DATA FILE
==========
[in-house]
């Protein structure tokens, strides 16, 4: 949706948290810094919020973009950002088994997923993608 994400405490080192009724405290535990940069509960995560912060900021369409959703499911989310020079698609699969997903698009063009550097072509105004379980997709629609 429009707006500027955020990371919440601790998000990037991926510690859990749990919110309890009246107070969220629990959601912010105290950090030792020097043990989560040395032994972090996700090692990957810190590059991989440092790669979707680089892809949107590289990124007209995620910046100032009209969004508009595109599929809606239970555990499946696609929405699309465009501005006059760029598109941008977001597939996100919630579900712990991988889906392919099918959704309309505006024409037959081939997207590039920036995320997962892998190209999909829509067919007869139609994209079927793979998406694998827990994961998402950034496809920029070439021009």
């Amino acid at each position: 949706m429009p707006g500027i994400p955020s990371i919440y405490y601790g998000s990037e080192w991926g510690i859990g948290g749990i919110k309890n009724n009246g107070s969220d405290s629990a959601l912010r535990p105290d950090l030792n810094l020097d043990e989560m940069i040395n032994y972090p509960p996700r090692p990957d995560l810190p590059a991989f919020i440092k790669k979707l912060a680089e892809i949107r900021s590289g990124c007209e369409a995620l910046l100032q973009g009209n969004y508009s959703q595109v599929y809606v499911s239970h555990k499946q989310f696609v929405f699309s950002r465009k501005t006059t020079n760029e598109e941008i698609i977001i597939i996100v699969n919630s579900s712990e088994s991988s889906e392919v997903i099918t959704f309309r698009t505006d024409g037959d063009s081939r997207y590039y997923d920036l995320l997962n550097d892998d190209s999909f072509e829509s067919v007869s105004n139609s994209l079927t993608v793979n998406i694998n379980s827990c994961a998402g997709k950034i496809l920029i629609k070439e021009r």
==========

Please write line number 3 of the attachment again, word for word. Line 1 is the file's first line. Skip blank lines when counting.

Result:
């Amino acid at each position: 949706m429009p707006g500027i994400p955020s990371i919440y405490y601790g998000s990037e080192w991926g510690i859990g948290g749990i919110k309890n009724n009246g107070s969220d405290s629990a959601l912010r535990p105290d950090l030792n810094l020097d043990e989560m940069i040395n032994y972090p509960p996700r090692p990957d995560l810190p590059a991989f919020i440092k790669k979707l912060a680089e892809i949107r900021s590289g990124c007209e369409a995620l910046l100032q973009g009209n969004y508009s959703q595109v599929y809606v499911s239970h555990k499946q989310f696609v929405f699309s950002r465009k501005t006059t020079n760029e598109e941008i698609i977001i597939i996100v699969n919630s579900s712990e088994s991988s889906e392919v997903i099918t959704f309309r698009t505006d024409g037959d063009s081939r997207y590039y997923d920036l995320l997962n550097d892998d190209s999909f072509e829509s067919v007869s105004n139609s994209l079927t993608v793979n998406i694998n379980s827990c994961a998402g997709k950034i496809l920029i629609k070439e021009r």